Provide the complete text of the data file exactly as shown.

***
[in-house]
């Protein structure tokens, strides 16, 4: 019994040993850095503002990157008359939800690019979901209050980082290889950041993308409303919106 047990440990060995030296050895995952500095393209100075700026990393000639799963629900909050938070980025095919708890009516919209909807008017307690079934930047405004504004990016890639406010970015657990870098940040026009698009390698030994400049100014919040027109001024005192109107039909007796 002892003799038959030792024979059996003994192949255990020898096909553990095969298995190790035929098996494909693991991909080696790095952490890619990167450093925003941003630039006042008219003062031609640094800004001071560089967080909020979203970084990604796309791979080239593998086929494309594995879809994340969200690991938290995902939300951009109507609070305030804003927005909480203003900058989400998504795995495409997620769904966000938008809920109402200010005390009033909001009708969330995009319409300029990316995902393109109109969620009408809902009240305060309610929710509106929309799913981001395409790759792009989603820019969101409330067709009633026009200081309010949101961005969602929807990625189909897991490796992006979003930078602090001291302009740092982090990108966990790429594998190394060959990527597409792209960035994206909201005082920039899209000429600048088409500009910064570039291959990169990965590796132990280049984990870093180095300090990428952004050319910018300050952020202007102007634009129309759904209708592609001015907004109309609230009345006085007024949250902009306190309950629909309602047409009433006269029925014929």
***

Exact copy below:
[in-house]
């Protein structure tokens, strides 16, 4: 019994040993850095503002990157008359939800690019979901209050980082290889950041993308409303919106 047990440990060995030296050895995952500095393209100075700026990393000639799963629900909050938070980025095919708890009516919209909807008017307690079934930047405004504004990016890639406010970015657990870098940040026009698009390698030994400049100014919040027109001024005192109107039909007796 002892003799038959030792024979059996003994192949255990020898096909553990095969298995190790035929098996494909693991991909080696790095952490890619990167450093925003941003630039006042008219003062031609640094800004001071560089967080909020979203970084990604796309791979080239593998086929494309594995879809994340969200690991938290995902939300951009109507609070305030804003927005909480203003900058989400998504795995495409997620769904966000938008809920109402200010005390009033909001009708969330995009319409300029990316995902393109109109969620009408809902009240305060309610929710509106929309799913981001395409790759792009989603820019969101409330067709009633026009200081309010949101961005969602929807990625189909897991490796992006979003930078602090001291302009740092982090990108966990790429594998190394060959990527597409792209960035994206909201005082920039899209000429600048088409500009910064570039291959990169990965590796132990280049984990870093180095300090990428952004050319910018300050952020202007102007634009129309759904209708592609001015907004109309609230009345006085007024949250902009306190309950629909309602047409009433006269029925014929």